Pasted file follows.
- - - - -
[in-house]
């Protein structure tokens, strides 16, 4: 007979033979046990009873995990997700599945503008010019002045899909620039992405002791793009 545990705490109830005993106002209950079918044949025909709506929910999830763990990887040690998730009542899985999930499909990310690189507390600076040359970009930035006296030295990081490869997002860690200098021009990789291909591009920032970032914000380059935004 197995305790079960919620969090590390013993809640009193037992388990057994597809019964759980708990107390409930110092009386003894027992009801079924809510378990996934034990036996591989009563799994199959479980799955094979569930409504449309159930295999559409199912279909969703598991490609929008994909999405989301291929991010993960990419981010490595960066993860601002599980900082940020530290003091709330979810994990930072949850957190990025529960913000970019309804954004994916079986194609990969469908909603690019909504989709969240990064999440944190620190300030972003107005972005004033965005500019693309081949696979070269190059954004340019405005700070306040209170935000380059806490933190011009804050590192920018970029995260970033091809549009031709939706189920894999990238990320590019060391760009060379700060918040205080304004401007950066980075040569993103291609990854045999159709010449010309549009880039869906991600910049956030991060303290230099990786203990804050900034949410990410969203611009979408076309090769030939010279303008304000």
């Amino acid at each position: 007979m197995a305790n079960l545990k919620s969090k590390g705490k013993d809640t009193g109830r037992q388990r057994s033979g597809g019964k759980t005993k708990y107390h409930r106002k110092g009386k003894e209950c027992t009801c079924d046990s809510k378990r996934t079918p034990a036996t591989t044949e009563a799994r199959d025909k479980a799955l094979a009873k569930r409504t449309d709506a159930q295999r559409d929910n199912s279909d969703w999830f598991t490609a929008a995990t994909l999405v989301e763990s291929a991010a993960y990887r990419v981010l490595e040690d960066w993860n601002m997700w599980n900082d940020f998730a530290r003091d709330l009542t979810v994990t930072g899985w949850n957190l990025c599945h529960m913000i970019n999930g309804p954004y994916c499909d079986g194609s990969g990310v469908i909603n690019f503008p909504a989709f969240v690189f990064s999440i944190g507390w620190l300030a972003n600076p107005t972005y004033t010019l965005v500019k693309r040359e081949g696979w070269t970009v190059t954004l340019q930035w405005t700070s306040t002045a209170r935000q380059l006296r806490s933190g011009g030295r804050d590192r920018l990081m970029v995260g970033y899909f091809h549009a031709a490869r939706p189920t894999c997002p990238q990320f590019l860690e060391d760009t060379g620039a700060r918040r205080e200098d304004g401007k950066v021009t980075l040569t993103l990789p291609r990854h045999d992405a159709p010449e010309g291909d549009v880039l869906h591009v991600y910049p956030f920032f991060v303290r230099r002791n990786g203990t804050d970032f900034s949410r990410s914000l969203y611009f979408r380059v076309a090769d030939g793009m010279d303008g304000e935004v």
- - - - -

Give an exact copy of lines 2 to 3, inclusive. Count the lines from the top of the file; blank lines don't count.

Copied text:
């Protein structure tokens, strides 16, 4: 007979033979046990009873995990997700599945503008010019002045899909620039992405002791793009 545990705490109830005993106002209950079918044949025909709506929910999830763990990887040690998730009542899985999930499909990310690189507390600076040359970009930035006296030295990081490869997002860690200098021009990789291909591009920032970032914000380059935004 197995305790079960919620969090590390013993809640009193037992388990057994597809019964759980708990107390409930110092009386003894027992009801079924809510378990996934034990036996591989009563799994199959479980799955094979569930409504449309159930295999559409199912279909969703598991490609929008994909999405989301291929991010993960990419981010490595960066993860601002599980900082940020530290003091709330979810994990930072949850957190990025529960913000970019309804954004994916079986194609990969469908909603690019909504989709969240990064999440944190620190300030972003107005972005004033965005500019693309081949696979070269190059954004340019405005700070306040209170935000380059806490933190011009804050590192920018970029995260970033091809549009031709939706189920894999990238990320590019060391760009060379700060918040205080304004401007950066980075040569993103291609990854045999159709010449010309549009880039869906991600910049956030991060303290230099990786203990804050900034949410990410969203611009979408076309090769030939010279303008304000």
């Amino acid at each position: 007979m197995a305790n079960l545990k919620s969090k590390g705490k013993d809640t009193g109830r037992q388990r057994s033979g597809g019964k759980t005993k708990y107390h409930r106002k110092g009386k003894e209950c027992t009801c079924d046990s809510k378990r996934t079918p034990a036996t591989t044949e009563a799994r199959d025909k479980a799955l094979a009873k569930r409504t449309d709506a159930q295999r559409d929910n199912s279909d969703w999830f598991t490609a929008a995990t994909l999405v989301e763990s291929a991010a993960y990887r990419v981010l490595e040690d960066w993860n601002m997700w599980n900082d940020f998730a530290r003091d709330l009542t979810v994990t930072g899985w949850n957190l990025c599945h529960m913000i970019n999930g309804p954004y994916c499909d079986g194609s990969g990310v469908i909603n690019f503008p909504a989709f969240v690189f990064s999440i944190g507390w620190l300030a972003n600076p107005t972005y004033t010019l965005v500019k693309r040359e081949g696979w070269t970009v190059t954004l340019q930035w405005t700070s306040t002045a209170r935000q380059l006296r806490s933190g011009g030295r804050d590192r920018l990081m970029v995260g970033y899909f091809h549009a031709a490869r939706p189920t894999c997002p990238q990320f590019l860690e060391d760009t060379g620039a700060r918040r205080e200098d304004g401007k950066v021009t980075l040569t993103l990789p291609r990854h045999d992405a159709p010449e010309g291909d549009v880039l869906h591009v991600y910049p956030f920032f991060v303290r230099r002791n990786g203990t804050d970032f900034s949410r990410s914000l969203y611009f979408r380059v076309a090769d030939g793009m010279d303008g304000e935004v």